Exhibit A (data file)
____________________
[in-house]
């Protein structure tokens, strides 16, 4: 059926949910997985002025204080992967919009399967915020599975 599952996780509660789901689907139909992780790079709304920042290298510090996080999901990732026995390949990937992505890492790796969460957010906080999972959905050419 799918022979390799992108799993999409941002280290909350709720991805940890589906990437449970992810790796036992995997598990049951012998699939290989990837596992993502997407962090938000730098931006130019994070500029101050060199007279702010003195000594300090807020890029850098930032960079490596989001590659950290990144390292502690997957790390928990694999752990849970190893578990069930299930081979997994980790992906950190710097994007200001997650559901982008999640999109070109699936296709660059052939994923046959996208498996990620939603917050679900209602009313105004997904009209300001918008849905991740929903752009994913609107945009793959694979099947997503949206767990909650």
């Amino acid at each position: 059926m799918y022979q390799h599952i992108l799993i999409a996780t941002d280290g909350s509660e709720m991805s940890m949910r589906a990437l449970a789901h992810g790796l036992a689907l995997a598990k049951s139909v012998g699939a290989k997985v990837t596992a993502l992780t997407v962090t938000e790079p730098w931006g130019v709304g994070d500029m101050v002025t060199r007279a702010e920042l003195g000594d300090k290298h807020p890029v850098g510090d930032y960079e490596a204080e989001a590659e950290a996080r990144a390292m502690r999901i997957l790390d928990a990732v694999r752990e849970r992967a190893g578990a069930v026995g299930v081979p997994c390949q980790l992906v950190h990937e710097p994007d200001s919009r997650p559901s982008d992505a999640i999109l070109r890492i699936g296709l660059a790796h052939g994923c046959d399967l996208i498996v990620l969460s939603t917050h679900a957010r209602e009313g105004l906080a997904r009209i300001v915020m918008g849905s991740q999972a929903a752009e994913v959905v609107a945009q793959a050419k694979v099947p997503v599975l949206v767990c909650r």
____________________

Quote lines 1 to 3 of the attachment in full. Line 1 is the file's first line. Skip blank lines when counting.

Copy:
[in-house]
């Protein structure tokens, strides 16, 4: 059926949910997985002025204080992967919009399967915020599975 599952996780509660789901689907139909992780790079709304920042290298510090996080999901990732026995390949990937992505890492790796969460957010906080999972959905050419 799918022979390799992108799993999409941002280290909350709720991805940890589906990437449970992810790796036992995997598990049951012998699939290989990837596992993502997407962090938000730098931006130019994070500029101050060199007279702010003195000594300090807020890029850098930032960079490596989001590659950290990144390292502690997957790390928990694999752990849970190893578990069930299930081979997994980790992906950190710097994007200001997650559901982008999640999109070109699936296709660059052939994923046959996208498996990620939603917050679900209602009313105004997904009209300001918008849905991740929903752009994913609107945009793959694979099947997503949206767990909650």
């Amino acid at each position: 059926m799918y022979q390799h599952i992108l799993i999409a996780t941002d280290g909350s509660e709720m991805s940890m949910r589906a990437l449970a789901h992810g790796l036992a689907l995997a598990k049951s139909v012998g699939a290989k997985v990837t596992a993502l992780t997407v962090t938000e790079p730098w931006g130019v709304g994070d500029m101050v002025t060199r007279a702010e920042l003195g000594d300090k290298h807020p890029v850098g510090d930032y960079e490596a204080e989001a590659e950290a996080r990144a390292m502690r999901i997957l790390d928990a990732v694999r752990e849970r992967a190893g578990a069930v026995g299930v081979p997994c390949q980790l992906v950190h990937e710097p994007d200001s919009r997650p559901s982008d992505a999640i999109l070109r890492i699936g296709l660059a790796h052939g994923c046959d399967l996208i498996v990620l969460s939603t917050h679900a957010r209602e009313g105004l906080a997904r009209i300001v915020m918008g849905s991740q999972a929903a752009e994913v959905v609107a945009q793959a050419k694979v099947p997503v599975l949206v767990c909650r």